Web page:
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Aftermaket shafts

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Long story short - yes and no. I shall attempt to elaborate why....


A a general rule, "aftermarket" shafts are a universal fitting option to just about any club with a basic set of specs for tip size, length, weight and flex. The benefit of this option is that a particular shaft and it's inherent qualities can be selected and used to compliment the equipment and it's player for a truly accurate fit. "High-end" aftermarket shafts will tend to be expensive for the research technology and component quality that go into them and the cost to develop, manufacture them and market them.

The ratio of tech to component structure may vary, but generally if the product has a lot of exotic fibres with light weight properties in it's construction, then it will be a pretty expensive shaft.

So in general, an aftermarket shaft can be used to good effect to identify a particular profile, flex, weight and performance to match a player characteristic for a very accurate fitting. Each aftermarket shaft will have it's own unique characteristic that makes it ideal for a certain type of player.

That's the good part.

The downside (apart from actual cost) is that there are so many aftermarket shafts, that accurate fitting is paramount. Then accurate building and assembly. Naturally, this racks up the unit cost even more. Then, because of the precise nature of of each aftermarket shaft, the fitting tolerances that can be attained only really apply to the small target audience of those who can reap their benefits. What do I mean by this?

Well, if we take a classic aftermarket shaft such as the Diamana Whiteboard (or similar) then it only really "fits" a small spectrum of golfers - let's say about 10% of the golfing population.


This is where stock or "made-for" shafts have the upper hand. They posses the same general characteristics of their more expensive cousins, but instead of fitting a potential target audience of 10%, they now fit a wider spectrum of golfers - lets say 25%. This is because the overall characteristics are usually "normalised" (often referred to as "watered-down"). This enables the shaft to be slightly softer in profile, slightly higher in launch and slightly different in weight to get the more "average" golfer into a better fit with more complimentary features.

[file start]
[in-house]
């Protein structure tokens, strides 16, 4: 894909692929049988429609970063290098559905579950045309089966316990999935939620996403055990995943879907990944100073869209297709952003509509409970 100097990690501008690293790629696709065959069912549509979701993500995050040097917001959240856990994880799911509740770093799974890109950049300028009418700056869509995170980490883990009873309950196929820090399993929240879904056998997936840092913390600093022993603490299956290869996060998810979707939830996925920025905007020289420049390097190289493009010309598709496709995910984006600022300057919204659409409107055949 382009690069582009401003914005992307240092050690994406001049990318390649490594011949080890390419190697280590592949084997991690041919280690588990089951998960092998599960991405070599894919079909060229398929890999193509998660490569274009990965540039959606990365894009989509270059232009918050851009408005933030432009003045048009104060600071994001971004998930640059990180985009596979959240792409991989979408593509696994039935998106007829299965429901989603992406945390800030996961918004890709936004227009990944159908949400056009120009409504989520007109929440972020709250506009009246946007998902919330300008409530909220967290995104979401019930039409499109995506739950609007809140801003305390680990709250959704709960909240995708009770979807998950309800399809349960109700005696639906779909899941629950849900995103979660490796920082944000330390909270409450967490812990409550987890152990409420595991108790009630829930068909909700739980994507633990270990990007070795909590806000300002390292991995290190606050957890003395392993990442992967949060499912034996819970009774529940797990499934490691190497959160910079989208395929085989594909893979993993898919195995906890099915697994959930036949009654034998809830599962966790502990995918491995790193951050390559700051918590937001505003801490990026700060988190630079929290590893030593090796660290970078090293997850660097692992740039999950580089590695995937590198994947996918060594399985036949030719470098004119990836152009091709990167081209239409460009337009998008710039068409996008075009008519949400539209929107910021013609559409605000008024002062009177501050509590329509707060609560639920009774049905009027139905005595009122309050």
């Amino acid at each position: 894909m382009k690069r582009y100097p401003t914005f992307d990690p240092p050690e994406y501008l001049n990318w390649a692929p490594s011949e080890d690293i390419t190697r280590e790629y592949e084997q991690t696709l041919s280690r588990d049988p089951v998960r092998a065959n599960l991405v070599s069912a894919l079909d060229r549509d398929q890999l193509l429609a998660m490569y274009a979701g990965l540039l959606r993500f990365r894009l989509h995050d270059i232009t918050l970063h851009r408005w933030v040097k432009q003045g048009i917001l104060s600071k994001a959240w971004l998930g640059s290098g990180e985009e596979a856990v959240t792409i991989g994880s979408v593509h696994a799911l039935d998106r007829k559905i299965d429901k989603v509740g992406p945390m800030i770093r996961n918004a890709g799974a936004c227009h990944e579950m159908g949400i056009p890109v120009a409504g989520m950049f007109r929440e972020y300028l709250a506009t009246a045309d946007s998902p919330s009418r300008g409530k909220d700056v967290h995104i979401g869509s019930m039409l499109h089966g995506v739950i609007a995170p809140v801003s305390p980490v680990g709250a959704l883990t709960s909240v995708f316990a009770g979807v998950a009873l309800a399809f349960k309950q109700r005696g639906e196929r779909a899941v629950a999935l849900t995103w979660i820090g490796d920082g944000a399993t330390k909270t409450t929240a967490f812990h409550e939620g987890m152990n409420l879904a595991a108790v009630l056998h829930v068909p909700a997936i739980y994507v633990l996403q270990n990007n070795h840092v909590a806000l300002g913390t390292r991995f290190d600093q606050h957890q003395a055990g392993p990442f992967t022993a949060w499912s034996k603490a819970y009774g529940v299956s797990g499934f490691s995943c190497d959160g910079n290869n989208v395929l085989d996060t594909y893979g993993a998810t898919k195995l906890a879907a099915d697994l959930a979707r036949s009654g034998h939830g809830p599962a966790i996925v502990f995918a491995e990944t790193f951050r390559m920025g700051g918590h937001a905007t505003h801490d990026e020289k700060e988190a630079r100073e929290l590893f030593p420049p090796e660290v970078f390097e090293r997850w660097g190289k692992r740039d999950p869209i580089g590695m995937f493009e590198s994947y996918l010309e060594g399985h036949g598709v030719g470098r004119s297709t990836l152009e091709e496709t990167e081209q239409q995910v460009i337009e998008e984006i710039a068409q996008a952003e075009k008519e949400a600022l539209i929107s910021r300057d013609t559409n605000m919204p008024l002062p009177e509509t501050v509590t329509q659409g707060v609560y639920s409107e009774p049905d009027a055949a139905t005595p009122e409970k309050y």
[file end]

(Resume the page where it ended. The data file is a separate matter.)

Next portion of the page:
This is great news for OEMs for two reasons: firstly their costs will be lower, meaning the product can be made and marketed at a reasonable price for consumers. Secondly, because the performance profile is somewhat more "flattering" to the consumer with is softer overall profile, it makes for an easier to hit, longer driving club which makes the product look better on paper.

It's no surprise that OEM's of clubs and shafts are in constant talks with each other to negotiate costs for their products and what will compliment each other in sales. For instance, the shaft OEM will want the best opportunity to "showcase" their shaft tech with the latest driver that will compliment it. Likewise, the club OEM will want to pick the best shaft OEM to enhance it's sales and performance of it's latest gear. It's a two-way battle which helps to drive down costs for the consumer, but can also give a healthy margin in sales too if the right shaft to head ratio is chosen. Nothing is left to chance in marketing and you can bet that the head and shaft have been carefully selected in advance of product launch to give the best possible sales...it's almost like a fashion show.

By modern standards, most stock shafts today are carefully selected to get the best possible universal fit to each club and to give it the biggest marketing appeal. This is why they tend to emulate their more expensive aftermarket paint schemes and graphics, together with their inherent performance characteristics. So, if you are like the vast majority of consumers and simply buy your clubs off the rack, then you stand a better chance of getting a decent match with a stock shaft. When you don't quite fit into the fitting parameters (stronger players and better ball strikers especially) then this is where the stock shaft may let you down and a fitting session may be in order - go back to paragraph one.


To summarise, each has their own benefits based on your perspective, your needs and your ability.

If your are a good all round average player, then there is nothing wrong with a stock shaft if it gives you good numbers. Buying into an expensive shaft upgrade may not be worth the expense compared to the cost. On the other hand, if you have a good fitting and identify a shaft that can transform your game into something much better, then it would be worth every penny.


One piece of advice in closing - some OEM's actually use shafts that are aftermarket for their stock offering on some models. This further confuses some, but at the same time attracts others, as a "stock" aftermarket shaft can be excellent value when it's value is considered the club is comes with, but never use this as your #1 factor in choosing a club. Get fit whenever you can for sure, but don't ever let ego, machismo, or the fashionistas ever get in the way of being a deciding factor in which shaft you play.

That goes for stock or aftermarket shafts, most of which are excellent quality these days. The stock shafts of the early days of graphite technology probably rightly deserved their reputation of "junk"but todays shafts are made to better tolerances with better component quality.

Indeed, it's even possible to buy a quality aftermarket for less money than it's stock counterpart. Bizarre.

Great post....thanks.....helped answer a few questions rolling thru my head on the subject.


Sent from my 6045O using MyGolfSpy mobile app

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